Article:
The next step in the order of progression was to equip a normal Composition Caster with, Gearbox, L.&.R. cutter etc,. etc,. so that it could be employed around the clock if need be,

Eventually, and where it was justified and affordable, or circumstances dictated, Super casters took over.
They could not compose, but could cast any thing up to 72 point display, (bigger even in the case of 72 point full face where the cap “M” cap “W” ascenders/descenders were involved,)
Strip material, leads and rules, from 1pt. (one Point) up to lead “Girder” furniture any length up to 9 ems wide,???

*** There was one more modification, I.E. Composition machines above a certain Serial number could be modified to run 16 x 17 row format Die-cases, but generally not too well loved, because the modification involved lots of extra pipework, second valve block etc. etc. and caused lots of problems, with paper dust from the spools blocking the extra pipes. Mick.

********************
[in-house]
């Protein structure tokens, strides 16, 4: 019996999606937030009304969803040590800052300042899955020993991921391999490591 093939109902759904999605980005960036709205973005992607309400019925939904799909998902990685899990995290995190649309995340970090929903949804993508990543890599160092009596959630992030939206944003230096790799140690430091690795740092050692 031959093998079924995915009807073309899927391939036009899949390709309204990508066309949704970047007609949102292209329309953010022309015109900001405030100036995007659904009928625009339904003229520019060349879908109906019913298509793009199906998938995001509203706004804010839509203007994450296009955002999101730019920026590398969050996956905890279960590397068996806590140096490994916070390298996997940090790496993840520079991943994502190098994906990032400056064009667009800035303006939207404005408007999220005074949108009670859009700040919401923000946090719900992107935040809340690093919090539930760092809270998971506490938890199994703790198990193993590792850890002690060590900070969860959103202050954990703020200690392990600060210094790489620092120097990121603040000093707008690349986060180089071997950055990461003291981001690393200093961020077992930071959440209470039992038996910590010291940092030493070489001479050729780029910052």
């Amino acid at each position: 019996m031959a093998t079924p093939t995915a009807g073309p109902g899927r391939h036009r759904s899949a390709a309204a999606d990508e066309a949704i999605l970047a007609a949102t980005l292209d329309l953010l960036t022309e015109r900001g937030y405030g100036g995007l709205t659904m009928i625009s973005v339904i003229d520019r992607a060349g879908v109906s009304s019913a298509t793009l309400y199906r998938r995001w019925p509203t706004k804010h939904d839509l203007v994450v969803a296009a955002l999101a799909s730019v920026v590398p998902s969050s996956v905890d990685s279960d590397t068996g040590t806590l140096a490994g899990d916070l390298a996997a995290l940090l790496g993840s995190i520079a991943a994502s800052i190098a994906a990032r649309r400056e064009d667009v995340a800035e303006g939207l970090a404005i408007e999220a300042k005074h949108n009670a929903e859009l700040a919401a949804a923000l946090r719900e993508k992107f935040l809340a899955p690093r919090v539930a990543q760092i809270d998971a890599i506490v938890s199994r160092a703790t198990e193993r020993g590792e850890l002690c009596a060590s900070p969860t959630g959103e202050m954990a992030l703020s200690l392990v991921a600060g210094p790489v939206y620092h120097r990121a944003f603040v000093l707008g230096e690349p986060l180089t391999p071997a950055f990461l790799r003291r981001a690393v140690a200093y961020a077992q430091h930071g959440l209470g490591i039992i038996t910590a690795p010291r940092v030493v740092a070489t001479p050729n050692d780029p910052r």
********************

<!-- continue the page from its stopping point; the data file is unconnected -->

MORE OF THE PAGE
The Monotype records at the Type Archive are comprehensive and include not only machine sales, but also matrices which are recorded on each customer record card. The cards are bound into very large Twinlock files and were meticulously updated. I recently saw the records for Adana and they show every machine and matrix purchase, acquisition of a timer unit to switch on the pot in advance of staff arriving each morning and every other add-on they purchased, together with upgrade/installation dates. The detail is quite staggering at times - Monotype logged everything. Engineering mainenance visits are recorded, together with comments on caster condition (often “Bad” in the case of Adana). Duncan Avery is generally very busy, but with his permission I would be happy to check the records for enquirers.